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Wednesday, September 19, 2007

Robert Jordan, 1948-2007

Like, as of Sunday. Am I the only one who hadn't heard about this?

I've been reading this man's Wheel of Time series for sixteen years. And rereading it. The prose was... well, it was a bit much. And later books in the series advanced the plot almost not at all. Nonetheless, the world he'd created in the series was engaging and complex, and there were enough questions raised that we as readers were sure there would be answers to; in fact, we were sure that the answers were already there if only we managed to puzzle them out.

He was working on the book that he had been promising for some time would be the last of the series. I'm sure that his publisher has enough of an eye to the revenue side of the ledger that something will come out with Jordan's name on it, something called A Memory of Light, that will wrap up the series. I'm also certain that given the lengthy illness that led to his death, he's made sure that there are notes, that there have been conversations with family and friends and editors about how he'd like to see the series concluded, so what is eventually published may actually be very much what Jordan himself would have written. It won't be quite what we all wanted: there will be puzzles that seem minor to those left behind, that Jordan himself may have forgotten he'd planted, that will now never be solved, and the text won't have the same feel - whatever else you might say about the man's writing, it was distinct - but it will give us some closure on this world we've been so invested in for so long.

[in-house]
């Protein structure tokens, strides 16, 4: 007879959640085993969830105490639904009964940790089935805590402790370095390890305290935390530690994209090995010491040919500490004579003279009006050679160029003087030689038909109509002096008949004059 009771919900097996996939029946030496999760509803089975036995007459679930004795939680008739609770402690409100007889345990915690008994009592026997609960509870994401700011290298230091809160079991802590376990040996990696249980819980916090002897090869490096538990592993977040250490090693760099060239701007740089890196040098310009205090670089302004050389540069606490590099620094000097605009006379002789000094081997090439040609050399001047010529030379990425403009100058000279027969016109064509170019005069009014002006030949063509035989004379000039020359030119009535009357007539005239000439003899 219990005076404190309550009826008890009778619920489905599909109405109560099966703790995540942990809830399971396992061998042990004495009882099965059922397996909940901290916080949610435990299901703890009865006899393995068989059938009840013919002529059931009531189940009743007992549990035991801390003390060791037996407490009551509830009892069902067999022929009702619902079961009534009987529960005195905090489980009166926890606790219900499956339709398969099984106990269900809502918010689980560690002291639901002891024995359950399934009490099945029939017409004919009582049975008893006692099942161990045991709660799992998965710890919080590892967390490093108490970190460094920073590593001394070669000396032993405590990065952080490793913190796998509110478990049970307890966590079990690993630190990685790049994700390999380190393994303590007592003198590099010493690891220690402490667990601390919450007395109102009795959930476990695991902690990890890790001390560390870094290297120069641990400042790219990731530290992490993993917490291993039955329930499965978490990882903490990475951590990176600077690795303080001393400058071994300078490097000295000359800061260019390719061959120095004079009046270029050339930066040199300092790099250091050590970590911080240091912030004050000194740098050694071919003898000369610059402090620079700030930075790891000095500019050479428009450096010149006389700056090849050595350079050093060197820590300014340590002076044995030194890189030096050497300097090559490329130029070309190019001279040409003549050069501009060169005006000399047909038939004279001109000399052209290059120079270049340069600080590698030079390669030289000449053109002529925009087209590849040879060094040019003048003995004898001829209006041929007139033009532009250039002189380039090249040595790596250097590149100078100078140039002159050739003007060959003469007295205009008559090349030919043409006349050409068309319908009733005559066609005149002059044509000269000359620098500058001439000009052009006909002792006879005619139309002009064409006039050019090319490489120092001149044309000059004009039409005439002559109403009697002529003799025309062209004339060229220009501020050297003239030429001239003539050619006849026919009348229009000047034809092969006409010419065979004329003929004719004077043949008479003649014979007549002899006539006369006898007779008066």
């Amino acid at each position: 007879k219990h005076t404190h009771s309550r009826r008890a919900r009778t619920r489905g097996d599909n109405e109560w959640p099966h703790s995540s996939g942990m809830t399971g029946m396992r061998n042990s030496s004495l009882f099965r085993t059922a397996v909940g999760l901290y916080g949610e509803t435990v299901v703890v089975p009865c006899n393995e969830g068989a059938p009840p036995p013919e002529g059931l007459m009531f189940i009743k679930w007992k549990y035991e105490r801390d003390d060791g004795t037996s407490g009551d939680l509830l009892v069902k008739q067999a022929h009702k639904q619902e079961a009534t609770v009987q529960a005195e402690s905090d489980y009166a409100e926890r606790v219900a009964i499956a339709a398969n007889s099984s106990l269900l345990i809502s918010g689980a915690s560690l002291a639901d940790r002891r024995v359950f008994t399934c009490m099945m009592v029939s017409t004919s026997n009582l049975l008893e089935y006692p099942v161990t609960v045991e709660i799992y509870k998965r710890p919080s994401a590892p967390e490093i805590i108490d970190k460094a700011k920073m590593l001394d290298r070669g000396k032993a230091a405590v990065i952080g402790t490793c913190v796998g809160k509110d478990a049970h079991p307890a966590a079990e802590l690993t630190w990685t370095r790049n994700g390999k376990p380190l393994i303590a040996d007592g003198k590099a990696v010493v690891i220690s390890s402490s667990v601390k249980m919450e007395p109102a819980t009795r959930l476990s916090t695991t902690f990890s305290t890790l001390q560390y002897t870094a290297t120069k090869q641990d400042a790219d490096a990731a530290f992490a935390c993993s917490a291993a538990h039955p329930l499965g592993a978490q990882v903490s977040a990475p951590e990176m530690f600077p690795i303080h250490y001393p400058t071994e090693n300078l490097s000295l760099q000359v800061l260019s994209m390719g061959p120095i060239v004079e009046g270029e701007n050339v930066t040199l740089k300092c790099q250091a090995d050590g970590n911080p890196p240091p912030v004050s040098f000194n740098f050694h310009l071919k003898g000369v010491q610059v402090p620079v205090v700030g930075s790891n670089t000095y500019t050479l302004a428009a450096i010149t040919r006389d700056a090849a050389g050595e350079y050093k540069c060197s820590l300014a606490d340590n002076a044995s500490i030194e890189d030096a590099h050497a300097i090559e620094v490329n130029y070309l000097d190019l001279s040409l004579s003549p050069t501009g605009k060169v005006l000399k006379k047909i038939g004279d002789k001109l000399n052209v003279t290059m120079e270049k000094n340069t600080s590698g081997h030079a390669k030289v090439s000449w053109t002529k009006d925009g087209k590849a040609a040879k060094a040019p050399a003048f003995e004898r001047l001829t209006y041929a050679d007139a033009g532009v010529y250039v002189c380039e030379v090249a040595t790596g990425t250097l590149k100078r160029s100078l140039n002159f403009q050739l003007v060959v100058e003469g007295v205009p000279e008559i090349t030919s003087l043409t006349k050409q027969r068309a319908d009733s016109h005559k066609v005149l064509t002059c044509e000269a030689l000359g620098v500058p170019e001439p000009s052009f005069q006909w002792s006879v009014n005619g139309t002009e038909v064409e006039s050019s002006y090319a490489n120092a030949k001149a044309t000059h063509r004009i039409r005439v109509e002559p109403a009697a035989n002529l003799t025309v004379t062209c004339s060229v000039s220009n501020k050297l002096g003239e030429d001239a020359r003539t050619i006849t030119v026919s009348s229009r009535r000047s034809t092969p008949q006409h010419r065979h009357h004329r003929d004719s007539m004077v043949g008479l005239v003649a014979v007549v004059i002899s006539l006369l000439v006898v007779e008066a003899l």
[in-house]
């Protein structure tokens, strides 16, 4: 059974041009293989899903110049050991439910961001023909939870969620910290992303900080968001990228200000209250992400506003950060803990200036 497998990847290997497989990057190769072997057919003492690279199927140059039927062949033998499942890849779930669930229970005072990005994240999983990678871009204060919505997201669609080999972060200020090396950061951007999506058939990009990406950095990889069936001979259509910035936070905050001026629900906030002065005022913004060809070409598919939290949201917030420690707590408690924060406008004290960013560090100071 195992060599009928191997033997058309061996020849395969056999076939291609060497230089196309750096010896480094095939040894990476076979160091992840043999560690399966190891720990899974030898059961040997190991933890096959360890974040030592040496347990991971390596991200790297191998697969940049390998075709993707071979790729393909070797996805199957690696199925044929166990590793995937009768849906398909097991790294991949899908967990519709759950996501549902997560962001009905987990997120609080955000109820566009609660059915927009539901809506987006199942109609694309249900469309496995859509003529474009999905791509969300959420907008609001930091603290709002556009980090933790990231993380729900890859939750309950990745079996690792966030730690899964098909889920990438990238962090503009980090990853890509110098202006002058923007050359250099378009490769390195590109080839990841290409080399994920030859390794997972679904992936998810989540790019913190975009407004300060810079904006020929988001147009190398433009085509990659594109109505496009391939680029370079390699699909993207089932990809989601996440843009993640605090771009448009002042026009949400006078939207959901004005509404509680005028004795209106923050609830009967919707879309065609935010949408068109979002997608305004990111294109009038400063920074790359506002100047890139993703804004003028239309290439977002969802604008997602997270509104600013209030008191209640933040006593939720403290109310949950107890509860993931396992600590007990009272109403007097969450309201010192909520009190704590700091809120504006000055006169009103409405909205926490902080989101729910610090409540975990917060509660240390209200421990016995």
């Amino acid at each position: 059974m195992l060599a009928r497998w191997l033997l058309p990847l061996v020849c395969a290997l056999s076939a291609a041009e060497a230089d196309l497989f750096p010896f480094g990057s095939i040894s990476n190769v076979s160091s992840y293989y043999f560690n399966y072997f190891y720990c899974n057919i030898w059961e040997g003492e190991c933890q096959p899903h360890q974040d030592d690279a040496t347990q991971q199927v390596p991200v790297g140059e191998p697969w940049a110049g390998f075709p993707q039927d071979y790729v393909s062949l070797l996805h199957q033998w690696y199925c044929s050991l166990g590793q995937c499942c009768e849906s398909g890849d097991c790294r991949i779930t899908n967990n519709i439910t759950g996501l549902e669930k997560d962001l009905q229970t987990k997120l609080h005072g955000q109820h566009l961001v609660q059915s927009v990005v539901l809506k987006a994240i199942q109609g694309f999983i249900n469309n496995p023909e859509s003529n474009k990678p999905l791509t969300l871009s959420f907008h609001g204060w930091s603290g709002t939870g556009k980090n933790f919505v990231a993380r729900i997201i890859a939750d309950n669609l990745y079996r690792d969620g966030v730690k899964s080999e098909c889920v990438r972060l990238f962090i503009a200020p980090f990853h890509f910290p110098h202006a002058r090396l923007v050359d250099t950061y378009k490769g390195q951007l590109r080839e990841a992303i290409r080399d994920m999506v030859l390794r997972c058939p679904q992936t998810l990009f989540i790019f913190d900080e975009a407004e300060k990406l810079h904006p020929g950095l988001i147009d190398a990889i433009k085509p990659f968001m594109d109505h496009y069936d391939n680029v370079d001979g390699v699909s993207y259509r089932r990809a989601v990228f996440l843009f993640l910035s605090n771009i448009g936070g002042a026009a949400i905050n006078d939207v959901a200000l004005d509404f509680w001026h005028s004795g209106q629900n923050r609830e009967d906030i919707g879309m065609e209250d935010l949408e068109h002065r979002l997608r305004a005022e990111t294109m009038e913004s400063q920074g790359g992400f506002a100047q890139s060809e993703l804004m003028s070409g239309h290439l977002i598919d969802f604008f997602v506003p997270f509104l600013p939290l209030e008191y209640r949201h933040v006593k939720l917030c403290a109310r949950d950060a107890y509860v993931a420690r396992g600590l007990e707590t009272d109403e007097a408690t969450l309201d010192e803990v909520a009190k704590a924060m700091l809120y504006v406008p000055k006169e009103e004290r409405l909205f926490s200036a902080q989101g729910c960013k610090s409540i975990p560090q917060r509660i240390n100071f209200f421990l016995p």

For those of us who have lived in Jordan's world these many years, I know some of you probably shared my initial reaction: disappointment that he wouldn't finish the series. Selfish and callous, sure, but I know I wasn't the only reader upon hearing about his illness to think "that bastard's had me on the hook for way more books than he's deserved; he better survive this long enough to get to the end." What I'm suggesting above is that he probably did - close enough, at any rate. So take a moment to reflect on what he's actually given to us, the world that he shared with us, and give him his peace.

Thank you, Robert. May the last embrace of the Mother welcome you home.

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